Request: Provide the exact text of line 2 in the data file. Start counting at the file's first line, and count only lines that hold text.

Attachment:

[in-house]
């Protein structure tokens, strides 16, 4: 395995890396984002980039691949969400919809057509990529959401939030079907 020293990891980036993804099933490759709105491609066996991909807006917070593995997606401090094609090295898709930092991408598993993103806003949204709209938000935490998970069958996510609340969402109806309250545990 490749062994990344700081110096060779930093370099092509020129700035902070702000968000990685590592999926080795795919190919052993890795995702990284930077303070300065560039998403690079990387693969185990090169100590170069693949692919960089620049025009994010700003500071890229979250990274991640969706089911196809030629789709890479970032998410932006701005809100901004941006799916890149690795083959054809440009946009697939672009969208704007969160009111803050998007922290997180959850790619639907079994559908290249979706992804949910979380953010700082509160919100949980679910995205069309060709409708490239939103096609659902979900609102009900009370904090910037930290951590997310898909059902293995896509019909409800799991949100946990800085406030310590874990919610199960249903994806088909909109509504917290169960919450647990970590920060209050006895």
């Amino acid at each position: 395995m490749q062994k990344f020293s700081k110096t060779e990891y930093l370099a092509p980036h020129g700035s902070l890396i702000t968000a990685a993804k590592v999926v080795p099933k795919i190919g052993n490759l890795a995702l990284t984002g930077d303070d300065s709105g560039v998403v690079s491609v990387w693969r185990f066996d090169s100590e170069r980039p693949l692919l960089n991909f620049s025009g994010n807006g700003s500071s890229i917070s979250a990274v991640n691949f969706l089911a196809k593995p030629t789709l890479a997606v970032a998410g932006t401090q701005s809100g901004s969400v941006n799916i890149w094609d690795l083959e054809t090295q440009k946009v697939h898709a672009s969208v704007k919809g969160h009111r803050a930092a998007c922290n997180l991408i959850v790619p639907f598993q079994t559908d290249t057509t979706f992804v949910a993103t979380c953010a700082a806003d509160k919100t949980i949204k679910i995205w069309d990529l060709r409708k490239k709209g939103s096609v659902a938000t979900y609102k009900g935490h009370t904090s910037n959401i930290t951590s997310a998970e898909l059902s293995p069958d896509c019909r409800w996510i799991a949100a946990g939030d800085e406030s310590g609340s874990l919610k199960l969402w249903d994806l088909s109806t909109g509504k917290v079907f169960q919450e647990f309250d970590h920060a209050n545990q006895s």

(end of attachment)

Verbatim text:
């Protein structure tokens, strides 16, 4: 395995890396984002980039691949969400919809057509990529959401939030079907 020293990891980036993804099933490759709105491609066996991909807006917070593995997606401090094609090295898709930092991408598993993103806003949204709209938000935490998970069958996510609340969402109806309250545990 490749062994990344700081110096060779930093370099092509020129700035902070702000968000990685590592999926080795795919190919052993890795995702990284930077303070300065560039998403690079990387693969185990090169100590170069693949692919960089620049025009994010700003500071890229979250990274991640969706089911196809030629789709890479970032998410932006701005809100901004941006799916890149690795083959054809440009946009697939672009969208704007969160009111803050998007922290997180959850790619639907079994559908290249979706992804949910979380953010700082509160919100949980679910995205069309060709409708490239939103096609659902979900609102009900009370904090910037930290951590997310898909059902293995896509019909409800799991949100946990800085406030310590874990919610199960249903994806088909909109509504917290169960919450647990970590920060209050006895």